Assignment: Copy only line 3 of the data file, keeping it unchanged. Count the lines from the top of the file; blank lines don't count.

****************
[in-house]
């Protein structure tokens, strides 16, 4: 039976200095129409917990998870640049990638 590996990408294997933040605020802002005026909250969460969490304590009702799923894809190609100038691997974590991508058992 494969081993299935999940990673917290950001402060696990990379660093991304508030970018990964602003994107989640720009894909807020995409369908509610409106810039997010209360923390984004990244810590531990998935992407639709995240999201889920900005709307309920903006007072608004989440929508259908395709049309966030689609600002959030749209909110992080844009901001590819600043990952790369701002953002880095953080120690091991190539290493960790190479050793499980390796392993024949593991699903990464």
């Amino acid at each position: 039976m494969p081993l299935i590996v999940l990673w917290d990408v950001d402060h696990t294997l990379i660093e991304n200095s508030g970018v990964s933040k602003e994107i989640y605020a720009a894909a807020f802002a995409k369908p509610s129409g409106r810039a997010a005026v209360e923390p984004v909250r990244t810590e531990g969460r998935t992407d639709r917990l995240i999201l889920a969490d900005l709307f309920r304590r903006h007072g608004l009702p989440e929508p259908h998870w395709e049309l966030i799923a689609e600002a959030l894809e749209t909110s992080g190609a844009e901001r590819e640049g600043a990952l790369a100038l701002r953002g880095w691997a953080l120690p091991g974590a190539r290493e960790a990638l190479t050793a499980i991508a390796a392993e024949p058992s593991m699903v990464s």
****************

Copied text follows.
């Amino acid at each position: 039976m494969p081993l299935i590996v999940l990673w917290d990408v950001d402060h696990t294997l990379i660093e991304n200095s508030g970018v990964s933040k602003e994107i989640y605020a720009a894909a807020f802002a995409k369908p509610s129409g409106r810039a997010a005026v209360e923390p984004v909250r990244t810590e531990g969460r998935t992407d639709r917990l995240i999201l889920a969490d900005l709307f309920r304590r903006h007072g608004l009702p989440e929508p259908h998870w395709e049309l966030i799923a689609e600002a959030l894809e749209t909110s992080g190609a844009e901001r590819e640049g600043a990952l790369a100038l701002r953002g880095w691997a953080l120690p091991g974590a190539r290493e960790a990638l190479t050793a499980i991508a390796a392993e024949p058992s593991m699903v990464s």